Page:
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By the way, EMC's storage revenue shrunk last quarter

Almost lost in the noise around Dell’s estimated $67 billion acquisition of EMC this week was another down sales quarter for EMC storage.

EMC reported preliminary revenue totals Monday on the call disclosing the Dell sale. EMC executives say they expect revenue of between $6.05 billion and $6.08 billion for the third quarter, well below Wall Street’s expectation of $6.24 billion. That total includes revenue from VMware – up 10% year-over-year – and Pivotal, which increased 16%. Storage revenue declined three percent.

EMC blamed much of the shortfall on around $100 million of revenue from deals that could not be completed by the end of the quarter. Emerging storage – mostly XtremIO all-flash and Isilon scale-out NAS – grew 27% year-over-year to around $740 million. That leaves EMC’s traditional storage products down around 15% to 16%, according to a note published by Stifel financial analyst Aaron Rakers. EMC’s traditional storage includes mainly VMAX, VNX, and backup and recovery products. This is the third straight quarter of steep declines for EMC’s traditional storage, which fell 11% last quarter and 9.5 percent in the first quarter of 2015.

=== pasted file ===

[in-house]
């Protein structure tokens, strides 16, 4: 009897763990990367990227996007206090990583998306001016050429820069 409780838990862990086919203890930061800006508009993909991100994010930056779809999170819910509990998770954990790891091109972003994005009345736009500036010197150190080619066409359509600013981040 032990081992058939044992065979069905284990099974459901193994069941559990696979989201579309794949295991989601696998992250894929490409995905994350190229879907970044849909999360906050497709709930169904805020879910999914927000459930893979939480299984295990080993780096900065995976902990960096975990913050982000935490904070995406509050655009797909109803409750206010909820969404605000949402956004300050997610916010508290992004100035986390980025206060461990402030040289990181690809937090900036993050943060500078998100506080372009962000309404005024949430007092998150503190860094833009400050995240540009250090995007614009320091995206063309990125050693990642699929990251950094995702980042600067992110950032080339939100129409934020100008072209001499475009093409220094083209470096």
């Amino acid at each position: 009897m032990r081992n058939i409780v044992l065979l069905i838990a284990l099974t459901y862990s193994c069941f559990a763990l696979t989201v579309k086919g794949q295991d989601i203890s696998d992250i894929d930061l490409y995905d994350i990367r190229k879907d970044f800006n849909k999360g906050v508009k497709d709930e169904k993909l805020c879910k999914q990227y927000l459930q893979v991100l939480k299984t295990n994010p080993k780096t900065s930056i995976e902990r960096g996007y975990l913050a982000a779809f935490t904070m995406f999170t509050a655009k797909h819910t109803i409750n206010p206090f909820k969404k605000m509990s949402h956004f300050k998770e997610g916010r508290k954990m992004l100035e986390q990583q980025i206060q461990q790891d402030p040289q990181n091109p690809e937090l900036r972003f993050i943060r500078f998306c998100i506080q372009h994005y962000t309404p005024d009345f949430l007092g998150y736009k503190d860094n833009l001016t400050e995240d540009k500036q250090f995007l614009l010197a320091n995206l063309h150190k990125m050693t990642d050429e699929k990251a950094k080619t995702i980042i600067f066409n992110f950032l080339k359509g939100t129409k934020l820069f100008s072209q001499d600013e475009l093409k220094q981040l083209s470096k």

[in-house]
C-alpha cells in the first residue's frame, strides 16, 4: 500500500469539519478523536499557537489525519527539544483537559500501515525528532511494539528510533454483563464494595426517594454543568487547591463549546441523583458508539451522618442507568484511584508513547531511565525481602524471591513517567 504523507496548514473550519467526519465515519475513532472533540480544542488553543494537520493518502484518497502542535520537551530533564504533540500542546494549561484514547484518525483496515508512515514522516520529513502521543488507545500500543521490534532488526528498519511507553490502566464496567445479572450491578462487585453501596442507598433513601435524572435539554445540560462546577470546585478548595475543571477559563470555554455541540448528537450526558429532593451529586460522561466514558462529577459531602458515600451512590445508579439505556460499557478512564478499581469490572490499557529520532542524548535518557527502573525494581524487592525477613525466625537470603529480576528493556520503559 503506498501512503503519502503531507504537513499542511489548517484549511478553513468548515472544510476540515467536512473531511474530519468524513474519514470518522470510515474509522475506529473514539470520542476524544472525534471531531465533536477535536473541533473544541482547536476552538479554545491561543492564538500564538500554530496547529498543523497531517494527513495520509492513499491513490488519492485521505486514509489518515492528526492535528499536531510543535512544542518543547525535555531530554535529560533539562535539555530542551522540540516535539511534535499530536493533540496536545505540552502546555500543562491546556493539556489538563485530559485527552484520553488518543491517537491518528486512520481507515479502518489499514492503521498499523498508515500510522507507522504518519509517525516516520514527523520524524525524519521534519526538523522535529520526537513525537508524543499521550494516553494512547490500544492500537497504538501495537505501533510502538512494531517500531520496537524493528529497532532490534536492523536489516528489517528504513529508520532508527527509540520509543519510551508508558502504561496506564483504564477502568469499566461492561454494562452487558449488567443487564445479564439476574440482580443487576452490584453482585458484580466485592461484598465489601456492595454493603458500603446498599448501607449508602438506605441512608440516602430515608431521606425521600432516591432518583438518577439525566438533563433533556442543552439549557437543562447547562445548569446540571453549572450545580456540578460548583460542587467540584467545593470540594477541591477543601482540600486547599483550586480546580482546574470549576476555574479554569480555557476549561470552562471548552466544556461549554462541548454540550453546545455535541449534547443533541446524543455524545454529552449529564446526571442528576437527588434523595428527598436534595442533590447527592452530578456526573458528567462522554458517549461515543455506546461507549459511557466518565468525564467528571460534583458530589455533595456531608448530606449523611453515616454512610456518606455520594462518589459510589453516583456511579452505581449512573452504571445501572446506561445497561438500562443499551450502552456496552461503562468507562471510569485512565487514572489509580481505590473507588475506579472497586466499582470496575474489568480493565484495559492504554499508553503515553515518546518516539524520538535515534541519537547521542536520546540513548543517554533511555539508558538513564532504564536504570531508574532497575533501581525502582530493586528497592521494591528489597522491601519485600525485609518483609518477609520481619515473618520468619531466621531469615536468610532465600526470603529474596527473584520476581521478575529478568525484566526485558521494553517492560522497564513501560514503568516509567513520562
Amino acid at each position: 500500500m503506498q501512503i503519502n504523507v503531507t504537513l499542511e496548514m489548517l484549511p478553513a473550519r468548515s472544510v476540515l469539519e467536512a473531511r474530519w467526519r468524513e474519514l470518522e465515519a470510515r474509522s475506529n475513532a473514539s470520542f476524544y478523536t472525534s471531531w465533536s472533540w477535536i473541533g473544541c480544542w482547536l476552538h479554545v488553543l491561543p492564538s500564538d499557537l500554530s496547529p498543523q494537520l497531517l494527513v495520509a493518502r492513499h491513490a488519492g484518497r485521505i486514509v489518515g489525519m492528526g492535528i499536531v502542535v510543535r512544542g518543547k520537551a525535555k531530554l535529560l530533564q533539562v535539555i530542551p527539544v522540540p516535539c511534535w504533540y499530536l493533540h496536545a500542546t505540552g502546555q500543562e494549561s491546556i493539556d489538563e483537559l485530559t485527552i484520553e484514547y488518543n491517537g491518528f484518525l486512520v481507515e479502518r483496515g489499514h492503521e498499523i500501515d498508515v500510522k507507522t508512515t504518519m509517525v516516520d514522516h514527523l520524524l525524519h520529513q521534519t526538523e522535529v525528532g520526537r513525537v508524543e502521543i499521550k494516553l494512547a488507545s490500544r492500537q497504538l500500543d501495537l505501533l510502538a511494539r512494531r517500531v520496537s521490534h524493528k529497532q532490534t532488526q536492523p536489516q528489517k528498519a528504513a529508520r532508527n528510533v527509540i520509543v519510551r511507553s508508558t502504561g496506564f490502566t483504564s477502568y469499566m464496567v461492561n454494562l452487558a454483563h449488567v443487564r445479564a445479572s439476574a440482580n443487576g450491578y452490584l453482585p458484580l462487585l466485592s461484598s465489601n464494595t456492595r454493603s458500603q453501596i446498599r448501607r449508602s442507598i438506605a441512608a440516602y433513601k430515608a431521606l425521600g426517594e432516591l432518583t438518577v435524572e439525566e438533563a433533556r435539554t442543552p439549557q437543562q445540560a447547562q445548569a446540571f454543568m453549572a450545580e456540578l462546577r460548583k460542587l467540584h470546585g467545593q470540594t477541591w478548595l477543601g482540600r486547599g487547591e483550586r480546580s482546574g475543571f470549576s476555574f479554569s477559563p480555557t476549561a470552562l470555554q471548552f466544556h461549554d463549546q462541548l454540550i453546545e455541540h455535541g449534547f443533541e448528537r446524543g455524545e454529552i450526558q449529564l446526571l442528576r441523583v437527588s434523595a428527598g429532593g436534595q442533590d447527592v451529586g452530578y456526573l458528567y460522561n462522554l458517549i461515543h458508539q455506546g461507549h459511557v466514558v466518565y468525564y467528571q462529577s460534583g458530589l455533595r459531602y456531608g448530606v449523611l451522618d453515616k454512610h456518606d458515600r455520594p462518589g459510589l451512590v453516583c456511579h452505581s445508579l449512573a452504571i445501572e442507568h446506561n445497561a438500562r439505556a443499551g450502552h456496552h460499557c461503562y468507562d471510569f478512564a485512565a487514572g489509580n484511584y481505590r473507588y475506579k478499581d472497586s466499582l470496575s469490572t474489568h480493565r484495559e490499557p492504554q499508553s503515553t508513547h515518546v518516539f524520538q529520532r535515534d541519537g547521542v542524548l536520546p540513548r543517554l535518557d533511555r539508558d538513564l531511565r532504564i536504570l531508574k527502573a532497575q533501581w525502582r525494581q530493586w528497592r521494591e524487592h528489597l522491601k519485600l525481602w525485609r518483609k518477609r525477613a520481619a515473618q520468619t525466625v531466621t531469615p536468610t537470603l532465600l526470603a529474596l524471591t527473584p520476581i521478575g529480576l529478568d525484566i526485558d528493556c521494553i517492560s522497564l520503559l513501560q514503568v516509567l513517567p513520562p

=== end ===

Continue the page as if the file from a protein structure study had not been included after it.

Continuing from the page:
The deepening decline may be a sign that EMC was a distracted company with all of the acquisition rumors over the last few months, or maybe it shows why an acquisition was necessary.

“A Dell/EMC combination reflects the fact that we and EMC continue to see meaningful (and accelerating) disruptive secular /architectural shifts playing out in the overall enterprise infrastructure (and storage) market,” Rakers wrote in his note. “The migration of workloads to public cloud, software-defined/hyper-converged/commoditized (disintegrating) infrastructure, overall business model (economical) transitions, coupled with what we believe to be a persistent market insolence for EMC’s portfolio depth and activist involvement have led EMC’s board to the conclusion that the economic and/or consolidation merits of combining with Dell make more long-term sense than remaining a standalone Federated entity.”

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